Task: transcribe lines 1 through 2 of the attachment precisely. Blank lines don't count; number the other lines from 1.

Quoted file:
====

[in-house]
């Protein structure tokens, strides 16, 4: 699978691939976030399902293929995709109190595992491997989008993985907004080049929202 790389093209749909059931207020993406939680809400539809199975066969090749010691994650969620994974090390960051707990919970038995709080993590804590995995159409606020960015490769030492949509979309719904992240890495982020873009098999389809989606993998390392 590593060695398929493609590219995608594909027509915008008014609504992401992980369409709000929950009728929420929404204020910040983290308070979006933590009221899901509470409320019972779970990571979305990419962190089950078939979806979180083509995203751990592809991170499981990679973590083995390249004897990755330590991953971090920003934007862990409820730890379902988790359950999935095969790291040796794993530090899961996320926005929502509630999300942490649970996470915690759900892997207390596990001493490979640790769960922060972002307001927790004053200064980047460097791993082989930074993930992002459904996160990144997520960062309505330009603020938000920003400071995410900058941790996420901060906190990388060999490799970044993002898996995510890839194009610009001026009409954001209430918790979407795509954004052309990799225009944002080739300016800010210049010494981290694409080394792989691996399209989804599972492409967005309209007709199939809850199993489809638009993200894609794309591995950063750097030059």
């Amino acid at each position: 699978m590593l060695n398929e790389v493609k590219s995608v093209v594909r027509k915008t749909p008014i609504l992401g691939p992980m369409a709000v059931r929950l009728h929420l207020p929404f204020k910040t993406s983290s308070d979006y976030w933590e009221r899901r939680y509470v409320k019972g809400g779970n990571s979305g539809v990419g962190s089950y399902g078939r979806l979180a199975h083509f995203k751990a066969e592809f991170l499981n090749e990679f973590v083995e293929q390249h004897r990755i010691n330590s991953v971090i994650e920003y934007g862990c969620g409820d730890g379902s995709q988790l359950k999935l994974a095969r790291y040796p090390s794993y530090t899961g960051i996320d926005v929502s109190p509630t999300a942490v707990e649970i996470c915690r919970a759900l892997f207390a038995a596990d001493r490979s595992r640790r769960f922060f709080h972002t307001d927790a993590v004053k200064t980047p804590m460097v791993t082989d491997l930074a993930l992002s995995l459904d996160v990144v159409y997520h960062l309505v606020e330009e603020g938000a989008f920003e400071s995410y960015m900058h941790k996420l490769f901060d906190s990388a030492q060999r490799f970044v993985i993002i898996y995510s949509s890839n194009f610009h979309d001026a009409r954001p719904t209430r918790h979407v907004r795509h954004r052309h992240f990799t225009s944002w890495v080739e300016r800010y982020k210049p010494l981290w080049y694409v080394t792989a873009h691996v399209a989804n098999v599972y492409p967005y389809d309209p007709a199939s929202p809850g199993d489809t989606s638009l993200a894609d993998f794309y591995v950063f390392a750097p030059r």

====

[in-house]
């Protein structure tokens, strides 16, 4: 699978691939976030399902293929995709109190595992491997989008993985907004080049929202 790389093209749909059931207020993406939680809400539809199975066969090749010691994650969620994974090390960051707990919970038995709080993590804590995995159409606020960015490769030492949509979309719904992240890495982020873009098999389809989606993998390392 590593060695398929493609590219995608594909027509915008008014609504992401992980369409709000929950009728929420929404204020910040983290308070979006933590009221899901509470409320019972779970990571979305990419962190089950078939979806979180083509995203751990592809991170499981990679973590083995390249004897990755330590991953971090920003934007862990409820730890379902988790359950999935095969790291040796794993530090899961996320926005929502509630999300942490649970996470915690759900892997207390596990001493490979640790769960922060972002307001927790004053200064980047460097791993082989930074993930992002459904996160990144997520960062309505330009603020938000920003400071995410900058941790996420901060906190990388060999490799970044993002898996995510890839194009610009001026009409954001209430918790979407795509954004052309990799225009944002080739300016800010210049010494981290694409080394792989691996399209989804599972492409967005309209007709199939809850199993489809638009993200894609794309591995950063750097030059």